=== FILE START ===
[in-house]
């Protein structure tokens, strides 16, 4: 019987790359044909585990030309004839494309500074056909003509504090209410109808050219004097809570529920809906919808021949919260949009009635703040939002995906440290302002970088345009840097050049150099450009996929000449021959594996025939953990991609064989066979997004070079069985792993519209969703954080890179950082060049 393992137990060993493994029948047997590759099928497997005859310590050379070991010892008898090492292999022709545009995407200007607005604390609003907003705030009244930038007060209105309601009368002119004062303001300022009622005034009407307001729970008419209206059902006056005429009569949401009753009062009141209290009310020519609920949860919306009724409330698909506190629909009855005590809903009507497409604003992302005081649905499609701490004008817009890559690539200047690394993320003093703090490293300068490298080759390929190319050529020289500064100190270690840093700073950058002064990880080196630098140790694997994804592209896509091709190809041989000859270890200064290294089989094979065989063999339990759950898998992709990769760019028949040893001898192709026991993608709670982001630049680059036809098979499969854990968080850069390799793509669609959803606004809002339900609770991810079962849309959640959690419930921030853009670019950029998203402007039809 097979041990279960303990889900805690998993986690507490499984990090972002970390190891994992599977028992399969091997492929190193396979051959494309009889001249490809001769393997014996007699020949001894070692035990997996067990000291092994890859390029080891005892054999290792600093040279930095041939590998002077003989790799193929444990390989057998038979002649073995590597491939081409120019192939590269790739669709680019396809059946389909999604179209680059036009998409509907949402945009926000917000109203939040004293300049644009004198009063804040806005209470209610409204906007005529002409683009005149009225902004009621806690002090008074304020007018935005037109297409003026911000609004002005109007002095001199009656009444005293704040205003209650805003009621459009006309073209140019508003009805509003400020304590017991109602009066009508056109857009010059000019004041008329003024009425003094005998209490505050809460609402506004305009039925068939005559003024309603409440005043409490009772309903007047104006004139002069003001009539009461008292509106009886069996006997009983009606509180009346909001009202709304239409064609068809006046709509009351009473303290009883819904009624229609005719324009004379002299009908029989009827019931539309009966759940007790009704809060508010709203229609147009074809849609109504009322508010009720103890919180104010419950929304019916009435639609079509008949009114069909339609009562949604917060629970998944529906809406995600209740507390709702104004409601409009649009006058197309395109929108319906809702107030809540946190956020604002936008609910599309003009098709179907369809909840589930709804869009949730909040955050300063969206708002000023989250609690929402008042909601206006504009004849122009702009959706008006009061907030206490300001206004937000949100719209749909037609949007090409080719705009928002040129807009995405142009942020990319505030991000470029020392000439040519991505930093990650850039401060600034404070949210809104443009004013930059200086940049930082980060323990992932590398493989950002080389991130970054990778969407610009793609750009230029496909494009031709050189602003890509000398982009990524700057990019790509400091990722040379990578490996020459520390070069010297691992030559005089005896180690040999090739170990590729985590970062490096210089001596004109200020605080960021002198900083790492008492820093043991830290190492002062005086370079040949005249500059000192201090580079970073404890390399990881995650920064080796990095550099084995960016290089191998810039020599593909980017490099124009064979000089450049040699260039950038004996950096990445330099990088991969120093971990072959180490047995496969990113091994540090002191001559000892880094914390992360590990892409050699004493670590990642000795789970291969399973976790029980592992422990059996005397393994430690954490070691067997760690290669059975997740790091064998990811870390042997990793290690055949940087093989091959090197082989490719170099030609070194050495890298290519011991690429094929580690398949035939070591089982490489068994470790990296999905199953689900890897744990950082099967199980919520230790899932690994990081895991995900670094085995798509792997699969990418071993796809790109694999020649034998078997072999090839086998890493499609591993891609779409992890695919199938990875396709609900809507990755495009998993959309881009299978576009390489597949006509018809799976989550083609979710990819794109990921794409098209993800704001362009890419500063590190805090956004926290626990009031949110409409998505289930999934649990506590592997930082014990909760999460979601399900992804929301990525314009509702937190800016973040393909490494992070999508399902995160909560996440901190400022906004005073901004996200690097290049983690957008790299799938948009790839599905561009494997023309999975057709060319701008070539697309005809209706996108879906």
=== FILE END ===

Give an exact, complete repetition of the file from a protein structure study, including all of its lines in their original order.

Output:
[in-house]
């Protein structure tokens, strides 16, 4: 019987790359044909585990030309004839494309500074056909003509504090209410109808050219004097809570529920809906919808021949919260949009009635703040939002995906440290302002970088345009840097050049150099450009996929000449021959594996025939953990991609064989066979997004070079069985792993519209969703954080890179950082060049 393992137990060993493994029948047997590759099928497997005859310590050379070991010892008898090492292999022709545009995407200007607005604390609003907003705030009244930038007060209105309601009368002119004062303001300022009622005034009407307001729970008419209206059902006056005429009569949401009753009062009141209290009310020519609920949860919306009724409330698909506190629909009855005590809903009507497409604003992302005081649905499609701490004008817009890559690539200047690394993320003093703090490293300068490298080759390929190319050529020289500064100190270690840093700073950058002064990880080196630098140790694997994804592209896509091709190809041989000859270890200064290294089989094979065989063999339990759950898998992709990769760019028949040893001898192709026991993608709670982001630049680059036809098979499969854990968080850069390799793509669609959803606004809002339900609770991810079962849309959640959690419930921030853009670019950029998203402007039809 097979041990279960303990889900805690998993986690507490499984990090972002970390190891994992599977028992399969091997492929190193396979051959494309009889001249490809001769393997014996007699020949001894070692035990997996067990000291092994890859390029080891005892054999290792600093040279930095041939590998002077003989790799193929444990390989057998038979002649073995590597491939081409120019192939590269790739669709680019396809059946389909999604179209680059036009998409509907949402945009926000917000109203939040004293300049644009004198009063804040806005209470209610409204906007005529002409683009005149009225902004009621806690002090008074304020007018935005037109297409003026911000609004002005109007002095001199009656009444005293704040205003209650805003009621459009006309073209140019508003009805509003400020304590017991109602009066009508056109857009010059000019004041008329003024009425003094005998209490505050809460609402506004305009039925068939005559003024309603409440005043409490009772309903007047104006004139002069003001009539009461008292509106009886069996006997009983009606509180009346909001009202709304239409064609068809006046709509009351009473303290009883819904009624229609005719324009004379002299009908029989009827019931539309009966759940007790009704809060508010709203229609147009074809849609109504009322508010009720103890919180104010419950929304019916009435639609079509008949009114069909339609009562949604917060629970998944529906809406995600209740507390709702104004409601409009649009006058197309395109929108319906809702107030809540946190956020604002936008609910599309003009098709179907369809909840589930709804869009949730909040955050300063969206708002000023989250609690929402008042909601206006504009004849122009702009959706008006009061907030206490300001206004937000949100719209749909037609949007090409080719705009928002040129807009995405142009942020990319505030991000470029020392000439040519991505930093990650850039401060600034404070949210809104443009004013930059200086940049930082980060323990992932590398493989950002080389991130970054990778969407610009793609750009230029496909494009031709050189602003890509000398982009990524700057990019790509400091990722040379990578490996020459520390070069010297691992030559005089005896180690040999090739170990590729985590970062490096210089001596004109200020605080960021002198900083790492008492820093043991830290190492002062005086370079040949005249500059000192201090580079970073404890390399990881995650920064080796990095550099084995960016290089191998810039020599593909980017490099124009064979000089450049040699260039950038004996950096990445330099990088991969120093971990072959180490047995496969990113091994540090002191001559000892880094914390992360590990892409050699004493670590990642000795789970291969399973976790029980592992422990059996005397393994430690954490070691067997760690290669059975997740790091064998990811870390042997990793290690055949940087093989091959090197082989490719170099030609070194050495890298290519011991690429094929580690398949035939070591089982490489068994470790990296999905199953689900890897744990950082099967199980919520230790899932690994990081895991995900670094085995798509792997699969990418071993796809790109694999020649034998078997072999090839086998890493499609591993891609779409992890695919199938990875396709609900809507990755495009998993959309881009299978576009390489597949006509018809799976989550083609979710990819794109990921794409098209993800704001362009890419500063590190805090956004926290626990009031949110409409998505289930999934649990506590592997930082014990909760999460979601399900992804929301990525314009509702937190800016973040393909490494992070999508399902995160909560996440901190400022906004005073901004996200690097290049983690957008790299799938948009790839599905561009494997023309999975057709060319701008070539697309005809209706996108879906």